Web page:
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    #21

    Re: I watched a documentary on an Indian actor. Who was active in 60's and 70's.

    Quote Originally Posted by tufguy View Post
    When I watched this the documentary, on him then I came to know understood why. had he done that.
    OK, so we are on to your next sentence.

    You didn't need to say "this documentary on him". You established in the first sentence that you were talking about a documentary about a specific person. We know what documentary you were watching.
    "Understand" is simpler and more natural than "come to know".
    You can't say "why he had done that" when you have just said that he specifically didn't​ do something (in this case, he didn't get married).
    Remember - if you don't use correct capitalisation, punctuation and spacing, anything you write will be incorrect.

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    #22

    Re: I watched a documentary on an Indian actor. Who was active in 60's and 70's.

    Quote Originally Posted by emsr2d2 View Post
    OK, so we are on to your next sentence.

    You didn't need to say "this documentary on him". You established in the first sentence that you were talking about a documentary about a specific person. We know what documentary you were watching.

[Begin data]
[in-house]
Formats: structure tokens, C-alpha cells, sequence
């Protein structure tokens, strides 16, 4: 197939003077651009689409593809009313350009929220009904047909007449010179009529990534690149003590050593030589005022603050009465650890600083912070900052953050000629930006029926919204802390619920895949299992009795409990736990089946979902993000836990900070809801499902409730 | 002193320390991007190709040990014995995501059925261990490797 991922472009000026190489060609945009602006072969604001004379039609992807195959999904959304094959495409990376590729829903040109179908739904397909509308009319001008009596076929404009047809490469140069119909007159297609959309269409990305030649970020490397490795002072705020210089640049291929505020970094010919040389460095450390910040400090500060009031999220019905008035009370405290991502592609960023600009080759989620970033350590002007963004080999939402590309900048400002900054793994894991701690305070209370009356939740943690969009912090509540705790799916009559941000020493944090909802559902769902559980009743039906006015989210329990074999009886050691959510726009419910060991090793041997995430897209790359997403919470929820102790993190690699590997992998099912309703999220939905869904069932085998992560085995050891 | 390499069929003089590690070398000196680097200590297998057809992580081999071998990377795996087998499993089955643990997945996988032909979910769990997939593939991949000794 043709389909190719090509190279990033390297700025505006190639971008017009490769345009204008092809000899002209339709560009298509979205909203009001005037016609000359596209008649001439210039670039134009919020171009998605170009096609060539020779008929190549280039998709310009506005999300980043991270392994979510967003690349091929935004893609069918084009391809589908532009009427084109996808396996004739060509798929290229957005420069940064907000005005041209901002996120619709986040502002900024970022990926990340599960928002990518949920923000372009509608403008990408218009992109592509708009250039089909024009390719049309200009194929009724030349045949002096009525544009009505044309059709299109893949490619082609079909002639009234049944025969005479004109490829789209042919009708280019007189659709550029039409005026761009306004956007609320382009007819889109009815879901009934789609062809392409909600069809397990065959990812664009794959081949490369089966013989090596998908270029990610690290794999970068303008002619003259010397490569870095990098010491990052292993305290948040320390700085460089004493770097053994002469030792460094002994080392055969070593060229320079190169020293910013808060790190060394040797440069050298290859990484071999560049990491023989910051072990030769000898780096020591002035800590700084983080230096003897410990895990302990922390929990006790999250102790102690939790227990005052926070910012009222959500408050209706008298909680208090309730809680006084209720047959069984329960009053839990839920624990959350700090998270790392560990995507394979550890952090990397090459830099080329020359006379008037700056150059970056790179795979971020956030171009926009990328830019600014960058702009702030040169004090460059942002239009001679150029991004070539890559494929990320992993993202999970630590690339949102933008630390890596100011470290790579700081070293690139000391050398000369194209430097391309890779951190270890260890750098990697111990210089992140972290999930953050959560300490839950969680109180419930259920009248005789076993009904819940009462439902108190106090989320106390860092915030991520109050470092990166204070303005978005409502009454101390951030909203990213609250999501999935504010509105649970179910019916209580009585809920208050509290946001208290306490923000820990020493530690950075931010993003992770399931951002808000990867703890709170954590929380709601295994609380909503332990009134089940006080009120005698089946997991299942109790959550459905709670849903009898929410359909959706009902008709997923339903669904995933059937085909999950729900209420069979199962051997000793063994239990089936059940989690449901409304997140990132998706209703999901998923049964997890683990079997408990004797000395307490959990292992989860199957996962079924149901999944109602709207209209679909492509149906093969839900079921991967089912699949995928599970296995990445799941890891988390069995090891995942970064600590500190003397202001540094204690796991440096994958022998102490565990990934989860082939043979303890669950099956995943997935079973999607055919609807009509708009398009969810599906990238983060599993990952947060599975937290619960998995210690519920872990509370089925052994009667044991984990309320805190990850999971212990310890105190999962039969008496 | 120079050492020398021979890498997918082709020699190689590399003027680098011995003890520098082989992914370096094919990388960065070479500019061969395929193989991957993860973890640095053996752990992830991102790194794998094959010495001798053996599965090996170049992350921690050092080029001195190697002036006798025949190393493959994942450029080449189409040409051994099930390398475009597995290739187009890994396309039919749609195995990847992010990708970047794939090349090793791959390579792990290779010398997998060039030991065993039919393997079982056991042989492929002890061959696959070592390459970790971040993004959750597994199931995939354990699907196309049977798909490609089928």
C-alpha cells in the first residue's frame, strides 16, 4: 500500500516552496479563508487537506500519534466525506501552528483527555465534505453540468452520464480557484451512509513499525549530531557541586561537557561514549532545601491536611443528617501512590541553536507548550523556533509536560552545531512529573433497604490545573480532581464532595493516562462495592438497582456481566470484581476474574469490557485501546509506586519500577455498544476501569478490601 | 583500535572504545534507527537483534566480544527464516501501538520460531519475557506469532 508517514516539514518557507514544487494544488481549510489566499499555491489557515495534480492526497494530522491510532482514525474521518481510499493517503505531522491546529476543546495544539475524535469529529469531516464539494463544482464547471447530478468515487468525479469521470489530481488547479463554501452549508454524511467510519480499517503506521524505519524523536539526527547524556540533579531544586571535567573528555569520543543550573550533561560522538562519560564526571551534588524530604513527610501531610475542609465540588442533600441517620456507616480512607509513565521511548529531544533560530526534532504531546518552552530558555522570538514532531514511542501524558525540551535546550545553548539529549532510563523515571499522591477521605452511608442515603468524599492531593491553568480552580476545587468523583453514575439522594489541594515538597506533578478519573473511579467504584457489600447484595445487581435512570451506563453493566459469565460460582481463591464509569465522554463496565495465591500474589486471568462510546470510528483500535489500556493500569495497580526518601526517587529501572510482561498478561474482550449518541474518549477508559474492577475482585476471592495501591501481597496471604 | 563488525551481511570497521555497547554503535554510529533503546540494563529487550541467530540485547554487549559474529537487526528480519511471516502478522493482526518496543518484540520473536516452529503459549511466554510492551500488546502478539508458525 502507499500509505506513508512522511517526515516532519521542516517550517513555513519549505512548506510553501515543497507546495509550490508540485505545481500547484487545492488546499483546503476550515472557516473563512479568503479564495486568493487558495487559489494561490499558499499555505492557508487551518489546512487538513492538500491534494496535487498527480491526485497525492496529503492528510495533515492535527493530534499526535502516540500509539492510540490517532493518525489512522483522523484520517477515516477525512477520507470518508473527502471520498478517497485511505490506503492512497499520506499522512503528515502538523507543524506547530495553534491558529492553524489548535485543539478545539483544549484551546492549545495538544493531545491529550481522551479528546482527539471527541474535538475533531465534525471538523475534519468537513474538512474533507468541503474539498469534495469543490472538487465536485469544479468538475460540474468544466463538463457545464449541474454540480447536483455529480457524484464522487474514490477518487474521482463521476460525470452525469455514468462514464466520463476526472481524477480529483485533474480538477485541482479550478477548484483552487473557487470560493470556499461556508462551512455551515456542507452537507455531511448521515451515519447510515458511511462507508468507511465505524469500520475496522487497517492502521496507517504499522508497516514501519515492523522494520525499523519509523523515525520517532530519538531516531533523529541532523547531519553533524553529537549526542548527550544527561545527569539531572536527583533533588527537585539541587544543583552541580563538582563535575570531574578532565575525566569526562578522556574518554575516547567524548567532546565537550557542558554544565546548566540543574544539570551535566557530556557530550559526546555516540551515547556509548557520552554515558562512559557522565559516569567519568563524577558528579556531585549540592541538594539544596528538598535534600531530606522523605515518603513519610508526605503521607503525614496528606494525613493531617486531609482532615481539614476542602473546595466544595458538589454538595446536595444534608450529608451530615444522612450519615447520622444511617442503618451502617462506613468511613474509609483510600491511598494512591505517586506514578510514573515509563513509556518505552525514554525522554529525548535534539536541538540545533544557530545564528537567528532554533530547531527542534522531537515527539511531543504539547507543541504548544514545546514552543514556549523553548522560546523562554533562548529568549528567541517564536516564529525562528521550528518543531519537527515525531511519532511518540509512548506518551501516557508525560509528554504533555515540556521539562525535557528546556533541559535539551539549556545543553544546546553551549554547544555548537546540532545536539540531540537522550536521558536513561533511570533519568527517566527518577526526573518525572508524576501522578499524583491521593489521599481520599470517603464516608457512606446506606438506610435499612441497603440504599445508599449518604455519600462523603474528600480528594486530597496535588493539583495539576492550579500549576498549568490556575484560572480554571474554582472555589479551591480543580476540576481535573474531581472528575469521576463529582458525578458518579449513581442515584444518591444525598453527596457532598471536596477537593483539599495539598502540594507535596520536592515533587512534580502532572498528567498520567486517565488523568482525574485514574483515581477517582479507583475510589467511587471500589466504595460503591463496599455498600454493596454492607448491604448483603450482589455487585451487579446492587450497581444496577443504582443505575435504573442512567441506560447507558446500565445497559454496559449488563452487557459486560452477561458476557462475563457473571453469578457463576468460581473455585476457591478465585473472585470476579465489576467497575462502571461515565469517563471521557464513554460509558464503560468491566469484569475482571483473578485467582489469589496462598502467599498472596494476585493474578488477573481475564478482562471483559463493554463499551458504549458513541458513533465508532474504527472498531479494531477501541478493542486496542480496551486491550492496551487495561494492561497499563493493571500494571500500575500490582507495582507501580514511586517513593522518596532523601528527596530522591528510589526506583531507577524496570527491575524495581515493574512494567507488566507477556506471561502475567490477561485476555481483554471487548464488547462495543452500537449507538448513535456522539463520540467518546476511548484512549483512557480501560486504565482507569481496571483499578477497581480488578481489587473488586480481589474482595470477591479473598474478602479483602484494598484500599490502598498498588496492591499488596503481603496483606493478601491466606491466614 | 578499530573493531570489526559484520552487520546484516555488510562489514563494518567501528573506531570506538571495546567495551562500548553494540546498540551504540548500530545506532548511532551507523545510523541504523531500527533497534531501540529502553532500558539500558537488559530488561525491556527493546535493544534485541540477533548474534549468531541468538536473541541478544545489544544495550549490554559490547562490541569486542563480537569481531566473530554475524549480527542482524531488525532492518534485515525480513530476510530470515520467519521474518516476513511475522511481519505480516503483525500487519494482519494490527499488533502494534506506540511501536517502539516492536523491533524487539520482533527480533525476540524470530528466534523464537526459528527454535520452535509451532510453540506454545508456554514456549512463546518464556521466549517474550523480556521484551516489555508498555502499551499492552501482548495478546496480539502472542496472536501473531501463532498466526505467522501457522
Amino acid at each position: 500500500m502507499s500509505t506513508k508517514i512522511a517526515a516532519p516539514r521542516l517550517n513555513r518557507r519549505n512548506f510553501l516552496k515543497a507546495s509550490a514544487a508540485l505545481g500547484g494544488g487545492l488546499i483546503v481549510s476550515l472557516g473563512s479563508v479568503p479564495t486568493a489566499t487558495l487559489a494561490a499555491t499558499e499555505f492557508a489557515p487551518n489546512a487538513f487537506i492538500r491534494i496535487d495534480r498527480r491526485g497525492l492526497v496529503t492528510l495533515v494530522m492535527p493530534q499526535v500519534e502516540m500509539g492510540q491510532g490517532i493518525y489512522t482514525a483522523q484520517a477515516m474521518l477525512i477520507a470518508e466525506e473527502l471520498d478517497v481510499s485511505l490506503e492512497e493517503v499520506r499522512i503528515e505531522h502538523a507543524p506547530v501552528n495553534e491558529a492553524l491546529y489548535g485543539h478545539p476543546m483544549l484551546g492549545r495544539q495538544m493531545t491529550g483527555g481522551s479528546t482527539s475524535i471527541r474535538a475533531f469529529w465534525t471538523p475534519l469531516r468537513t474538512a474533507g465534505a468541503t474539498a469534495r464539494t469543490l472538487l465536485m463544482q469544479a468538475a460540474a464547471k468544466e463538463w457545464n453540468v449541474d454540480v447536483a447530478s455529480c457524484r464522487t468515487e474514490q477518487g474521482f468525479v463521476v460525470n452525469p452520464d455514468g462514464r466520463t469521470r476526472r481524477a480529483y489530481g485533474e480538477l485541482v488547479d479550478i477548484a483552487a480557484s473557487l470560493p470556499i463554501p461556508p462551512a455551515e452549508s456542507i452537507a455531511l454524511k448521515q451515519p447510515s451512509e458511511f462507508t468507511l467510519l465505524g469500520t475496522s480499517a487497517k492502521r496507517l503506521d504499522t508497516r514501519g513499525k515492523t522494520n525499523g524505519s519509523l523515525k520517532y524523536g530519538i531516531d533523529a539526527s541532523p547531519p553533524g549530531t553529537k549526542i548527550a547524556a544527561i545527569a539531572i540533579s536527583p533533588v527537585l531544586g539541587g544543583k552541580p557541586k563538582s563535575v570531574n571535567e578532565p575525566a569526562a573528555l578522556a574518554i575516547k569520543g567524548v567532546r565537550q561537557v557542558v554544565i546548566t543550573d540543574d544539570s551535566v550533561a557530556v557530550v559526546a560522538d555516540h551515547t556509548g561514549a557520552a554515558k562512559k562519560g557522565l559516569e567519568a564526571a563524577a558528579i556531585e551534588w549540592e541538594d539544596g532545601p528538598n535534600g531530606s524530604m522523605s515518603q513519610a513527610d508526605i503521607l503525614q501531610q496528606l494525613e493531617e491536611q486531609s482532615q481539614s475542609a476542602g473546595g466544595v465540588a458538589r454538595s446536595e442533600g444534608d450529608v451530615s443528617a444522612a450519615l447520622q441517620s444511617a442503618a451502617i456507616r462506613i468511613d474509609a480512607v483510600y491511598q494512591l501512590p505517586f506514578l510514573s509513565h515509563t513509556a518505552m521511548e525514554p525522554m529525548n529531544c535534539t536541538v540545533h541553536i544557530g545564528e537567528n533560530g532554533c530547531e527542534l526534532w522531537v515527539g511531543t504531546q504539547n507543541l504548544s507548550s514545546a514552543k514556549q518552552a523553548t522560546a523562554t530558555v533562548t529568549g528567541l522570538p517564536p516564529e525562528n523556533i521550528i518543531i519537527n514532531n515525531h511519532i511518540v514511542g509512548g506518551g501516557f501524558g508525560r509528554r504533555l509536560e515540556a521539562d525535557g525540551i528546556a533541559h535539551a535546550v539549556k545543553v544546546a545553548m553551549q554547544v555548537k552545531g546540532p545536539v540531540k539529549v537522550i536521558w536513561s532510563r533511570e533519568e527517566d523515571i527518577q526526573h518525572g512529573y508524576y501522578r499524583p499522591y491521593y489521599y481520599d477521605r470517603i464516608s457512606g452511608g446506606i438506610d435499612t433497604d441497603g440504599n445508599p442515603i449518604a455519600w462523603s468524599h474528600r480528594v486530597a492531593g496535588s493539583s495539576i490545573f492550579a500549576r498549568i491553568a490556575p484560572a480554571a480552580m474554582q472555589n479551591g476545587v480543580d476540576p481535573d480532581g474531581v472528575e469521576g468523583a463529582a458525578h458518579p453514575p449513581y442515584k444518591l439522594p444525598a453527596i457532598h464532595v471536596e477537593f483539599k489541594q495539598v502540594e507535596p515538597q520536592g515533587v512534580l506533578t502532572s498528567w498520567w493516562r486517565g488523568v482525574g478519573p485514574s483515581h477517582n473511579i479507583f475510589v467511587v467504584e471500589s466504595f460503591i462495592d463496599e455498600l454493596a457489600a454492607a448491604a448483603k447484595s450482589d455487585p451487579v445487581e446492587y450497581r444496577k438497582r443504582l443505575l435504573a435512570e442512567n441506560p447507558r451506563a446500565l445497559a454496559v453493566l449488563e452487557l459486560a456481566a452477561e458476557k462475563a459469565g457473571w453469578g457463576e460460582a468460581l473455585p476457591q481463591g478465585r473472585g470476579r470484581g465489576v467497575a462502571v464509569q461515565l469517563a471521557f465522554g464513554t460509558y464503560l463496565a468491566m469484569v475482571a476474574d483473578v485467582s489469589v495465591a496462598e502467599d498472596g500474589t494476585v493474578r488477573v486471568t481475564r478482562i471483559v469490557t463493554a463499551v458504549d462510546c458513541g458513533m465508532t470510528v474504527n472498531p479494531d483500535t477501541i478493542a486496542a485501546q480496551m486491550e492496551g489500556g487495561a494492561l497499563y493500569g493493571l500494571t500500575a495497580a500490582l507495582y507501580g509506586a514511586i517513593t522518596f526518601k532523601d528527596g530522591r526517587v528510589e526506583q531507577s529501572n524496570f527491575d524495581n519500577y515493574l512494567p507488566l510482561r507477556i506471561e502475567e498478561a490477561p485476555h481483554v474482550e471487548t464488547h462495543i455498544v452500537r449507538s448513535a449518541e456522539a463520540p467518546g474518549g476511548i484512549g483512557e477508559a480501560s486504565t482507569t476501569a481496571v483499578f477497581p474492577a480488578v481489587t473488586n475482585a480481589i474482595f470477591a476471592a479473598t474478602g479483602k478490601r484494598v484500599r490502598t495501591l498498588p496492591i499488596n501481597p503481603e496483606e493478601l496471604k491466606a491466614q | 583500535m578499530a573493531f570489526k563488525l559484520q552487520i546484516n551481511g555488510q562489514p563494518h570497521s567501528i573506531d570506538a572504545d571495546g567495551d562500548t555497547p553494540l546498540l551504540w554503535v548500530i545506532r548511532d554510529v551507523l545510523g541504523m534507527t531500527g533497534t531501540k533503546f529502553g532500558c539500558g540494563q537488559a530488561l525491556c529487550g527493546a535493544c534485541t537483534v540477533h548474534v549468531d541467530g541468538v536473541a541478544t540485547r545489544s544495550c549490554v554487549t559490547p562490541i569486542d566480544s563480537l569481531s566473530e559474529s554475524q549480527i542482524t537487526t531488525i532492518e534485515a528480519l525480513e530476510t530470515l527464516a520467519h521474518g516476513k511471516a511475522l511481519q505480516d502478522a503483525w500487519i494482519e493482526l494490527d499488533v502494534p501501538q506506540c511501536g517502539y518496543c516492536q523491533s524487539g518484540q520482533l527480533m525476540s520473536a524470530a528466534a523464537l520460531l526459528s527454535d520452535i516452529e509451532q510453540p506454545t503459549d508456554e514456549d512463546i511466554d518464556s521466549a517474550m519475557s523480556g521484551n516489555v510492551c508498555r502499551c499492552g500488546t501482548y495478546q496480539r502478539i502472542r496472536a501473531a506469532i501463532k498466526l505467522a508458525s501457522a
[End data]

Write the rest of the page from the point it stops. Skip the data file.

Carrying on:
"Understand" is simpler and more natural than "come to know".
    You can't say "why he had done that" when you have just said that he specifically didn't​ do something (in this case, he didn't get married).
    Okay, "When I watched the documentary, I understood why."

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    #23

    Re: I watched a documentary on an Indian actor. Who was active in 60's and 70's.

    Quote Originally Posted by emsr2d2 View Post
    OK, so we are on to your next sentence.

    You didn't need to say "this documentary on him". You established in the first sentence that you were talking about a documentary about a specific person. We know what documentary you were watching.
    "Understand" is simpler and more natural than "come to know".
    You can't say "why he had done that" when you have just said that he specifically didn't​ do something (in this case, he didn't get married).
    Are these sentences correct? "It is said that in his entire family no male lived past the age of 50. There was one more interesting thing that whenever a boy reached at the age of ten his father died the same year (in his family). This had been happening for a long time and this kept him from marrying anyone. I don't know whether it was a curse or what."

  4. emsr2d2's Avatar